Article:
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HCPS Honored as Exemplary School District for the Teaching of African American History

October 16, 2017

For Immediate Release

Contact: Tanya Arja
Office of Communications
813-272-4060

Tampa, Fla. – (October 16, 2017) – Hillsborough County Public Schools is honored to announce the district has received the distinction of Exemplary Status for the Teaching of African American History. On Wednesday, October 18, at 10 a.m., Superintendent Jeff Eakins and School Board members will host a press conference and reception at Middleton High School. 

After the press conference, representatives from the media will be able to visit a classroom and listen in to a lesson and discussion associated with African American History. Middleton High School is located at 4801 North 22nd Street, Tampa. 

In October, 2014, the School Board approved the district’s pursuit of obtaining Exemplary Status, as awarded by the Florida Department of Education’s Commissioner of Education African American History Task Force. The initiative was first introduced by the Hillsborough County NAACP and their members have been important partners through the entire process.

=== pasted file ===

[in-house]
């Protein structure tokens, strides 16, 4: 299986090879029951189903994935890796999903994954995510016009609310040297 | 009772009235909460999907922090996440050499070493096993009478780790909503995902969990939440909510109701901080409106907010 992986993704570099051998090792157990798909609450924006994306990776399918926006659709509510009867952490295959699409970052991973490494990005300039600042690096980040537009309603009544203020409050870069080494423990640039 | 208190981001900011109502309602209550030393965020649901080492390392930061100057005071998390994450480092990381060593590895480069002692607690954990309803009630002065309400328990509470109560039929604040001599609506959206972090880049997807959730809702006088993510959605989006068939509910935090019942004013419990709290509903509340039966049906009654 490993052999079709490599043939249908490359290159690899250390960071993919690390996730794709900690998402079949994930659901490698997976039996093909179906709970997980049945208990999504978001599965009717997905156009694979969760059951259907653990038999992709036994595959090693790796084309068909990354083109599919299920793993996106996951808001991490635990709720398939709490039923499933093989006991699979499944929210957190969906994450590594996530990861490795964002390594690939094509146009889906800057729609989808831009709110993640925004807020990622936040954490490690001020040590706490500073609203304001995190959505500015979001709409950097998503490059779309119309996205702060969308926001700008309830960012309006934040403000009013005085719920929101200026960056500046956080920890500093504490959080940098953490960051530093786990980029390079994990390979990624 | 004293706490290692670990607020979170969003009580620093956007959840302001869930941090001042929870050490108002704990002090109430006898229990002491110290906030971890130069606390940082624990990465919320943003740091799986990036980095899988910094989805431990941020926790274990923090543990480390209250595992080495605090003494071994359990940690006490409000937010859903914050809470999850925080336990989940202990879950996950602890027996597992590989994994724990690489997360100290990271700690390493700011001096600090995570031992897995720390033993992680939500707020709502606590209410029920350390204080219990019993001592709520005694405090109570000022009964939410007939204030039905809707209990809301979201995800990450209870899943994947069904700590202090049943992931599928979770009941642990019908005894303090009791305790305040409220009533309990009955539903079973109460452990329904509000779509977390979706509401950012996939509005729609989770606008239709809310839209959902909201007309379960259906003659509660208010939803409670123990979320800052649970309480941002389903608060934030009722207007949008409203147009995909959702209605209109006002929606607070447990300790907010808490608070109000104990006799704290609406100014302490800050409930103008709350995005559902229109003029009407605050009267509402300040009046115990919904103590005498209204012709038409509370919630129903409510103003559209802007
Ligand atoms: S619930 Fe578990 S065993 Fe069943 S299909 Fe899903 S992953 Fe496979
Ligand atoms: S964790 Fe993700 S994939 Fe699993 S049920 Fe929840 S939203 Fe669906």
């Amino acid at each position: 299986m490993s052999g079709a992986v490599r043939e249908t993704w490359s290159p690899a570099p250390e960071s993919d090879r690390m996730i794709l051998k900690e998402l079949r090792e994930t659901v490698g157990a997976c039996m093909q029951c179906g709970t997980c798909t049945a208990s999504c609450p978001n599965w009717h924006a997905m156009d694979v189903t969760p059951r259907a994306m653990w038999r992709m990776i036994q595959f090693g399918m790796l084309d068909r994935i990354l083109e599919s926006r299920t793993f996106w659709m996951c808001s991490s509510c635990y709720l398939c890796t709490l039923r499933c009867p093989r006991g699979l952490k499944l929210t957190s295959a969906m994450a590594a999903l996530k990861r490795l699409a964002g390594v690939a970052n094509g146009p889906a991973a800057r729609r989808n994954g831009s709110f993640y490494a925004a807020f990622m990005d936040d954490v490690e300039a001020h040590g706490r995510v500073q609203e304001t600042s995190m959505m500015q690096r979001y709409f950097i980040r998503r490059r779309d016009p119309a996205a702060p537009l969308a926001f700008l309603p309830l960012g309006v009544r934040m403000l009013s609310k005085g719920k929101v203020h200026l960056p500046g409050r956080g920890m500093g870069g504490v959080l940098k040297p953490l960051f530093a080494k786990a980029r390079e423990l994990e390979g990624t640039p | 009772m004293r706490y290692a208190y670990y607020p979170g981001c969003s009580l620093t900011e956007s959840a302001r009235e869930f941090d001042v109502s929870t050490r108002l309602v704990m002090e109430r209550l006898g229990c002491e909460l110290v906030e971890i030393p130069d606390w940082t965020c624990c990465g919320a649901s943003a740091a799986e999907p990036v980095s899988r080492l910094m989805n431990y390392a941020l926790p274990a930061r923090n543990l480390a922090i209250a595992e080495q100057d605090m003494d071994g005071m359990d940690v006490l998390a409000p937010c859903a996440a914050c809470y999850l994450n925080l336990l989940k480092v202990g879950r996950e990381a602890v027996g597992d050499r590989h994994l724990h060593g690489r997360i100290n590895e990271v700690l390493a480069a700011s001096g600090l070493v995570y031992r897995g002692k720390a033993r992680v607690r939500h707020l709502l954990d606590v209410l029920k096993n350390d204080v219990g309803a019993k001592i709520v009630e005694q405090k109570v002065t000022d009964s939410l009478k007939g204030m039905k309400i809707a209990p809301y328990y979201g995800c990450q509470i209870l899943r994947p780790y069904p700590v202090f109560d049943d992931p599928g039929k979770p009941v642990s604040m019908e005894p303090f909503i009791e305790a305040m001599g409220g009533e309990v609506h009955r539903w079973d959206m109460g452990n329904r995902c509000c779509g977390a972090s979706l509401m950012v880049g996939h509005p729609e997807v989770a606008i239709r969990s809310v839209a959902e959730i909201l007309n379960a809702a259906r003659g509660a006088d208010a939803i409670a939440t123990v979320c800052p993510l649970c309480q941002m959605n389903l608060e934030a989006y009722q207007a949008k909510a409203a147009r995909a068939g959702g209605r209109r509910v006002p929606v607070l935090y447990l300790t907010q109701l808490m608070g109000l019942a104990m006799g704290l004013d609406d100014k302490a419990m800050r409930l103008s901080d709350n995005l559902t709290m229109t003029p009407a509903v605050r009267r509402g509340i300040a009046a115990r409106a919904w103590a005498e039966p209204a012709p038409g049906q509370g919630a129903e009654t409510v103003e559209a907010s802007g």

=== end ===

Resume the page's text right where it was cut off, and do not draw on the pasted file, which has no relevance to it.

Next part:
To achieve Exemplary Status in African American History Education, a district much show they have:

  • Developed plans for infusing African and African American Studies across the curriculum in grades Pre-K through 12
  • Provided ongoing professional development to teachers in strategies to teach African and African American Studies
  • Worked in partnership with community groups and universities, such as the Hillsborough NAACP and the University of South Florida, toward the goal of achieving Exemplary Status

The process has included training of more than sixty teachers in the development of African and African American Studies curriculum and resources, as well as training for district staff and all elementary, middle and high school principals. Additionally, more than 1,000 middle and high schools social studies teachers participated in workshops related to African American Studies at Blake High School in August of 2015.

Dr. Patrick Coggins, from Stetson University, has been a consultant with the district during the project. In July of 2016, Dr. Coggins trained more than 300 representatives from all schools in the district to serve as African and African American Studies liaisons for their sites.

While the teaching of African American History is part of required instruction under Florida State Statute, this initiative is designed to go beyond the legal requirement and provide a level of instruction that will ensure all students learn more about African and African American History and culture.

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